When I was in the Nav, we got government credit cards to use to buy fuel away from home. And, we were often given a budget for each cross country. I wouldn't be surprised if something similar is happening with the pilots from NAS P-cola that buy gas as Gulf Shores.
 

N804RV

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Mount Vernon, WA
I feel your pain sir. One thing that scares the absolute bejesus out of me is the thought of a pilot purposely flying without a radio.

I think it should be illegal. We are way too advanced as a society to not mandate , at a bare minimum, a simple hand held. Of course, it doesn't matter what type of equipment your flying, if you don't use it does no good.
In a perfect world, we'd all have radios and perfect radio discipline. But, ....

I often stop talking on the radio and just concentrate on not getting hit when the CTAF gets stupid. No one can possibly know what the heck is going on anyway. I'm better off not adding to the confusion. I just adjust my interval, land and clear the runway. All without talking to anyone. And, much safer than getting involved in gaggle of confusion on the sacred radio.
 

Toobuilder

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I certainly am not afraid of a radio or class B airports or flight following...

But the radio is not a panacea when one guy reports "left downwind" and cant even see the the airport because he's so far out. "My" position to turn base is often MILES different than the ATP student burning hours in the Barron I'm following.

Radios are fine, but often add to the confusion.
 

Yellowhammer

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Born In Alabama, reside: Louisiana (unfortunately)
Military units get budgeted "X" amount of dollars and "X" amount of fuel. Sometimes it makes economic sense at the squadron level to use some of the dollars when the fuel budget is getting limited, especially around August/September time frame (which is the end of the fiscal year for the government).

When I was in the Nav, we got government credit cards to use to buy fuel away from home. And, we were often given a budget for each cross country. I wouldn't be surprised if something similar is happening with the pilots from NAS P-cola that buy gas as Gulf Shores.

Funny you mention from August to September because that is busiest time by far for the military trainers. They come in all year but rather thickly during the months you mentioned. When did you do your training for the Navy in the cradle?
 

Yellowhammer

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Born In Alabama, reside: Louisiana (unfortunately)
I want to agree with you I really do but it just seers my soul each time another rule regulation or law is created.
So I’m going to have to admit todays system is pretty well done.
And actually people are fairly good at self regulating. Those aircraft that totally lack a radio Are seldom flown at airports even beginning to approach busy.
those that do not like to talk on the radio tend to fly when those particular airports are even less busy.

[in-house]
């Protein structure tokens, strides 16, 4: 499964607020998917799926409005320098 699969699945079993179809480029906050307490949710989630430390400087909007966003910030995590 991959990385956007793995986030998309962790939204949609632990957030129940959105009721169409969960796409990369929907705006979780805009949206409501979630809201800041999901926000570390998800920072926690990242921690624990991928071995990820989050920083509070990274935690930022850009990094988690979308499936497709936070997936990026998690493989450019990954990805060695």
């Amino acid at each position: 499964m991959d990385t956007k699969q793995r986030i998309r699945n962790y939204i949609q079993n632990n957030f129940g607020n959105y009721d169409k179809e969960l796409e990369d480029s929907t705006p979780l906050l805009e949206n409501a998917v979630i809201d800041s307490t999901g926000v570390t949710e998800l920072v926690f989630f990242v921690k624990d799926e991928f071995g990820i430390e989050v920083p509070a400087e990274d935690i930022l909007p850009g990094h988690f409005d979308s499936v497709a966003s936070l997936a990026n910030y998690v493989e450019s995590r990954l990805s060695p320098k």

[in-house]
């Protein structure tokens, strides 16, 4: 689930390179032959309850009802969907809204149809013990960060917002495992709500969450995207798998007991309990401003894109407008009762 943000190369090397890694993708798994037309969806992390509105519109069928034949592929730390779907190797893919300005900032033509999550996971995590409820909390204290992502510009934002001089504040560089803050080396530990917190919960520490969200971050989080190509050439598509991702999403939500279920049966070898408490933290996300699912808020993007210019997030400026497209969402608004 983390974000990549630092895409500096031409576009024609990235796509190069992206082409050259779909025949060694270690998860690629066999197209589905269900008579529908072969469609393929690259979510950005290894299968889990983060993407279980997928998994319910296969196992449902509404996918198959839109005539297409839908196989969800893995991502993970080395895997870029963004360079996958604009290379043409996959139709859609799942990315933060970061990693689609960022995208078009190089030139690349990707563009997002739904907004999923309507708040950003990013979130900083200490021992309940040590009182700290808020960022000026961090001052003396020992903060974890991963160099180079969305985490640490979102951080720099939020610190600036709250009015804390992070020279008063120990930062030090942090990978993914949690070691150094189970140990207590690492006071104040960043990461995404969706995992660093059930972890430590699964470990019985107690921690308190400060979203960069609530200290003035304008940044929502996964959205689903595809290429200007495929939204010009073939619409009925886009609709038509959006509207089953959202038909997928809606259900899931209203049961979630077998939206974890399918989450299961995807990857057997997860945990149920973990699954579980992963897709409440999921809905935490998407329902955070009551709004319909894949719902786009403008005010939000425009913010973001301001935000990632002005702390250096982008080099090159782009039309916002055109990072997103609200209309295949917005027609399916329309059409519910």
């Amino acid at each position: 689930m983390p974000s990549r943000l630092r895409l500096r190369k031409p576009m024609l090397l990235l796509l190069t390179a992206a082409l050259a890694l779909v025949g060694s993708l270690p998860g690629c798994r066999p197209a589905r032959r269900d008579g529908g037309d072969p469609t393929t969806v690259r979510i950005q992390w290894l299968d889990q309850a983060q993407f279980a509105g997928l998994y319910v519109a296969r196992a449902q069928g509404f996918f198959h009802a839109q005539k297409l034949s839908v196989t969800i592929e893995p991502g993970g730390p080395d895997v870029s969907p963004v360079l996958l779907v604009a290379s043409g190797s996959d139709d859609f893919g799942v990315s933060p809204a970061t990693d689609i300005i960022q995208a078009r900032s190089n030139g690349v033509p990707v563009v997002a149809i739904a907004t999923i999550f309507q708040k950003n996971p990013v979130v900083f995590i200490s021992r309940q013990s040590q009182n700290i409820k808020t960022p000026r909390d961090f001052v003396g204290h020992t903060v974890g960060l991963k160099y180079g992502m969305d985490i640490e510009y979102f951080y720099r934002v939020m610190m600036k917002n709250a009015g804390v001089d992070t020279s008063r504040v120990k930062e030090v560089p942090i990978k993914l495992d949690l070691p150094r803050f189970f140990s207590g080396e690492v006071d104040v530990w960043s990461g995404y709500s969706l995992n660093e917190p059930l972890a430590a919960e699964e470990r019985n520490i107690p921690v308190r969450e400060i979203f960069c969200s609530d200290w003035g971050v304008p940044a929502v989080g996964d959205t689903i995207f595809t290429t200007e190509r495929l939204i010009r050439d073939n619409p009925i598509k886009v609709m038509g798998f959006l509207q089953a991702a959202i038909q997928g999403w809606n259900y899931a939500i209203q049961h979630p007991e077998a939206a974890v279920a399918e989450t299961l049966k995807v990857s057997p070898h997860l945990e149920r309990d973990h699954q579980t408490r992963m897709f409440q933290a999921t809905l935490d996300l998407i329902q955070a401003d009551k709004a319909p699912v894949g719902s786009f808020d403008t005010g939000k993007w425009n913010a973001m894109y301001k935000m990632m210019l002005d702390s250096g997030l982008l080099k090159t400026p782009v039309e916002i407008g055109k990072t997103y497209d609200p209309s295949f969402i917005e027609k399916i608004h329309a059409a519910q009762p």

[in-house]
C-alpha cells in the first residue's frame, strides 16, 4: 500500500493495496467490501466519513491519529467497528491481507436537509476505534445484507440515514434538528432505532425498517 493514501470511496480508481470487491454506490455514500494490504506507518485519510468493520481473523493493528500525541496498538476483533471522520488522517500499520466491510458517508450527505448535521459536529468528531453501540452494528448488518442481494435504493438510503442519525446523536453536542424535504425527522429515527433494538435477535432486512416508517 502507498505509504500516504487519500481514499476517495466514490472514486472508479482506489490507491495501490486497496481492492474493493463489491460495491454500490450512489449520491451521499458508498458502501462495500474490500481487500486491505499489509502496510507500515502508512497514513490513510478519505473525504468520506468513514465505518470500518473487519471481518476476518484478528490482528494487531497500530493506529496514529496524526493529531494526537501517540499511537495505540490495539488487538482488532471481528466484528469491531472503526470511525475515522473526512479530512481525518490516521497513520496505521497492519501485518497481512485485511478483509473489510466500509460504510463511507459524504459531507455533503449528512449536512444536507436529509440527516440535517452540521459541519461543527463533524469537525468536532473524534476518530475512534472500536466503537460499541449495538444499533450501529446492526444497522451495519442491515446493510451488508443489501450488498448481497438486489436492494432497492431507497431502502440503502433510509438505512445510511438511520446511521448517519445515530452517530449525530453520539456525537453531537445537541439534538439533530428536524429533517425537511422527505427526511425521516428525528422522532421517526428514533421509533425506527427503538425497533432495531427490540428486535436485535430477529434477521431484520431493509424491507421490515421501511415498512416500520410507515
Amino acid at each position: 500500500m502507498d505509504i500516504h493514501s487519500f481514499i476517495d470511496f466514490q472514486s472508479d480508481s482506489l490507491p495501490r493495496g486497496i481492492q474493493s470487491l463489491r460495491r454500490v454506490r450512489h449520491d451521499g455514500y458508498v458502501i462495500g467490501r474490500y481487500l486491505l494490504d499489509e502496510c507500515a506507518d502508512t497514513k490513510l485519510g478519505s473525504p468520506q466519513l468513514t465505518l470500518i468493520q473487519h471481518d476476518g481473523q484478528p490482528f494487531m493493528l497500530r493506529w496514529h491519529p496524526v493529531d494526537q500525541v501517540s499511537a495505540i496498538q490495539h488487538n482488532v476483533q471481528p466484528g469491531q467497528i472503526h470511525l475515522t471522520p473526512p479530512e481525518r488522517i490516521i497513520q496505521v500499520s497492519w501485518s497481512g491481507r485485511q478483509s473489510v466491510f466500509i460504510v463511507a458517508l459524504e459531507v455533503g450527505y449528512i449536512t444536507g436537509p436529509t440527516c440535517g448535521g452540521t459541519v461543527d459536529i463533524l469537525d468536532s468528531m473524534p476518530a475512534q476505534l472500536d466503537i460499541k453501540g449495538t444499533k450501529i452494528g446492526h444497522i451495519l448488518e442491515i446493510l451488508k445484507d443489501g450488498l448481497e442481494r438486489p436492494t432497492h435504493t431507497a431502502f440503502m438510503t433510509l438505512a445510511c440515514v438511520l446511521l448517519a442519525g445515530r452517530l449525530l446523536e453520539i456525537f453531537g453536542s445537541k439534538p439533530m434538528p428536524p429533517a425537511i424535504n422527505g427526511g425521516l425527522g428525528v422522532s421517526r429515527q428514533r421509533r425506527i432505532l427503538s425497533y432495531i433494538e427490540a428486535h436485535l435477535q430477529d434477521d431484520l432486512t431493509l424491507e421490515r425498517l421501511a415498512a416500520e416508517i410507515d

No it’s certainly not a perfect system and there are those that abuse it. But you’re never going convinced me to vote for another law in this case.
I’ll just throw a rant every once in a while and relieve the pressure!

Now that you explain it that way I retract my previous statement and ask for forgiveness as I hate new rules, laws, and regulations my self. Especially when the FAA or the Insurance companies are concerned.
 

N804RV

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Mount Vernon, WA
Handhelds need a regular fixed antenna rather than the short whip.


BJC

I use a handheld in my Sonerai. I use the original whip antenna that came with it. It works great with a typical range of 10 miles or so, at the altitudes I usually fly at.

There are a couple of rules you have to observe when using a handheld radio:

1. It must be kept vertical. Com antennas are vertically polarized.

2. It must be held close to your body. Your body is the ground plane for the antenna. If you use a PTT switch, and you are not touching the radio, you will decrease the effective range a bunch.

I clip mine to the canopy cross bar, which is just in front of me at chest level, and I use my hand to press the transmit key on the radio. That alone seems to provide enough ground plane for the antenna.
 

Pops

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The transmitting power of handhelds vary a lot. When buying one , look for a 5 watt transmitting power. Throw the little rubber ducky antenna away if you want enough range to be useful in an airplane if you fly much outside of the pattern. Use a good outside antenna and cut the cable for a low SWR. My little Icom A-6 gets about 120 miles at pattern altitude. I can pull the airplane out of the hanger and get the ATIS from the tower controlled airport 20 miles away 5x5. Same for the AWOS at an airport 27 miles away.
Friend of mine has an grass field airport about 100 miles away, when I'm in the pattern and he is in the pattern at his airport he says it sounds like I'm in the pattern with him and he sounds the same for me. He's using a King 155 in the C-172. If I remember correctly they have 7.5 watts on transmit. The King 165 has a 10 watt transmitter.
 

jedi

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Sahuarita Arizona, Renton Washington, USA
I feel your pain sir. One thing that scares the absolute bejesus out of me is the thought of a pilot purposely flying without a radio.

I think it should be illegal. We are way too advanced as a society to not mandate , at a bare minimum, a simple hand held. Of course, it doesn't matter what type of equipment your flying, if you don't use it does no good.
Where is the button to dislike a post.

I want a no electrical system airplane for all of the benefits they offer.